This review is from: Singularity Sky (Hardcover)
The novel is set far in the future after a forced Diaspora of humans across the universe by an artificial intelligence run amok, the Eschaton. Unfortunately, we find out very, very little about the motivations or activities of the AI - other than its prime goal is to keep humans from messing around with faster than light travel (FTL) and the possibilities of time travel it implies. The Eschaton doesn't want anybody going back in time and changing the conditions that brought it into existence. Other than that, the Eschaton is just background.
The bulk of the novel is about a planetary system, the New Republic, run by a militaristic authoritarian regime that prohibits high technology and is intentionally isolated form the rest of the humanity. A Marxist (yes, Marxist) revolutionary cadre has sprung up on one of it's backwater colony planets - which explodes unpredictably when a mysterious starship calling itself the Festival arrives offering the inhabitants anything they want in exchange for information (stories, theories, what have you). They suddenly find themselves will all the material and technological goods they could have ever wanted, with some unintended consequences. Sound boring yet? It was.
In the meantime, two agents of differing groups but with similar outlooks - Rachael Mansour and Martin Springfield - meet and fall in love, as they continue on their missions aboard a New Republic starship dispatched to crush the rebellion.
And so the story goes...
There are three primary problems with this novel. First, the characters are poorly drawn, except for Rachael and Martin. Second, the story is not well developed and the deeper motivations of various actors are poorly explained. And third, there is far too much filler type writing such as the tedious military jargon and aimless political maneuverings aboard the star ship that do absolutely nothing to advance the story and are tedious to read.
Unless you want to read all the Hugo nominees for the sake of it, I'd recommend skipping this one.
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3.0 out of 5 stars An author from my own generation, Dec 16 2003
By A Customer
This review is from: Singularity Sky (Hardcover)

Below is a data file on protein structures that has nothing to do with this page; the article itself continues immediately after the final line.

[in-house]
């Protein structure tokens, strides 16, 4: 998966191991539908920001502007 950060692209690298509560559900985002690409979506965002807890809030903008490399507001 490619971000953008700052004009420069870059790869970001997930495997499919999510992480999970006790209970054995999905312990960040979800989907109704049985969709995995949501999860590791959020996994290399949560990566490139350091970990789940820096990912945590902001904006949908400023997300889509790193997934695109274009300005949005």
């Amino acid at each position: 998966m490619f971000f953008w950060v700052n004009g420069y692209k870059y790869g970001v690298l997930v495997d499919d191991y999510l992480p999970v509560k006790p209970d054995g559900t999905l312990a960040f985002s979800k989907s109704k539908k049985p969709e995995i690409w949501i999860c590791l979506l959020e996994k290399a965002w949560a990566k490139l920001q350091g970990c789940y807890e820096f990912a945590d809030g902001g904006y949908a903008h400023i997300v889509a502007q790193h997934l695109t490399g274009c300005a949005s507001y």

I was amazed and excited by "Toast: And Other Rusted Futures" Stross' collection of short stories. (I highly recommend this book). So, I was hoping for more of the same from his first novel.
The other reviews are pretty accurate.
Pluses:
+ He's from my generation - a programmer, avid Slashdot reader, etc. Much shared "mindspace"
+ Lots of jokes. Different than Stephenson's humor in Snowcrash, but still funny. My favorite was the one about the IETF taking over the UN (must see context)
+ Great exploration of clashing worldviews
+ Good technology substrate - this is a space opera for the post cyberpunk era. Nano tech, quantum mechanics, AI, bioengineering.
Minuses
- Pace. he describes action almost in terms of RPG "melee rounds" of a few seconds each, but the description of those rounds takes a whole paragraph of dense military-technical jargon. If it is supposed to be fast, it should *read* fast.
- Certain sections (esp the end) are more monologues on his perception of the world and the future than really part of the story.
Maybe this was targeted more at a larger fan base or something, but it didn't have the edge or wild ride feeling of his short stories which I loved so much. My reaction to those was "finally a new, original, exciting sci-fi author", but this is more "space opera formula with a twist".
I will certainly read his next book and hope for something more.
cheers
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2.0 out of 5 stars Not My Cup of Tea, Dec 1 2003
By 
B. Merritt "filmreviewstew.com" (WWW.FILMREVIEWSTEW.COM, Pacific Grove, California United States) - See all my reviews
(REAL NAME)   
This review is from: Singularity Sky (Hardcover)
First, let me say that I've read very little from Mr. Stross prior to picking up this novel. Second, I'm the type of reader who enjoys character driven stories rather than plot or technologically driven stories. So this is probably why I didn't enjoy this book. That and I hate to read futuristic stories with modern cliches in them. And this book was LOADED with them.